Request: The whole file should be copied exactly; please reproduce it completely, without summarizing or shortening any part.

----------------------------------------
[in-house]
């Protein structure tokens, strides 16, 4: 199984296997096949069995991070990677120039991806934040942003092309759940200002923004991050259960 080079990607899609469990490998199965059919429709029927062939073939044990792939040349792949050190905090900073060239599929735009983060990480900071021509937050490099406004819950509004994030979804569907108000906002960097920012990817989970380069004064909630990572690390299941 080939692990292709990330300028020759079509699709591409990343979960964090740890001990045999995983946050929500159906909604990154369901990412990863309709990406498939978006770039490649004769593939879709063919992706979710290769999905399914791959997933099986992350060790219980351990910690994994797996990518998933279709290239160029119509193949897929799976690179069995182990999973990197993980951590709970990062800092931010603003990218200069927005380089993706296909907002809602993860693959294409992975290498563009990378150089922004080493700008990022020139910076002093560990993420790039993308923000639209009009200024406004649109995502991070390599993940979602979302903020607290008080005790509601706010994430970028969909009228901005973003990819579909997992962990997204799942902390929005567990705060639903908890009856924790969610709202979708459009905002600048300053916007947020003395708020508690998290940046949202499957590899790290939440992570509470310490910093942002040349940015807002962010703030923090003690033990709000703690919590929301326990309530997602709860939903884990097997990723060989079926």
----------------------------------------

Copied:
[in-house]
């Protein structure tokens, strides 16, 4: 199984296997096949069995991070990677120039991806934040942003092309759940200002923004991050259960 080079990607899609469990490998199965059919429709029927062939073939044990792939040349792949050190905090900073060239599929735009983060990480900071021509937050490099406004819950509004994030979804569907108000906002960097920012990817989970380069004064909630990572690390299941 080939692990292709990330300028020759079509699709591409990343979960964090740890001990045999995983946050929500159906909604990154369901990412990863309709990406498939978006770039490649004769593939879709063919992706979710290769999905399914791959997933099986992350060790219980351990910690994994797996990518998933279709290239160029119509193949897929799976690179069995182990999973990197993980951590709970990062800092931010603003990218200069927005380089993706296909907002809602993860693959294409992975290498563009990378150089922004080493700008990022020139910076002093560990993420790039993308923000639209009009200024406004649109995502991070390599993940979602979302903020607290008080005790509601706010994430970028969909009228901005973003990819579909997992962990997204799942902390929005567990705060639903908890009856924790969610709202979708459009905002600048300053916007947020003395708020508690998290940046949202499957590899790290939440992570509470310490910093942002040349940015807002962010703030923090003690033990709000703690919590929301326990309530997602709860939903884990097997990723060989079926």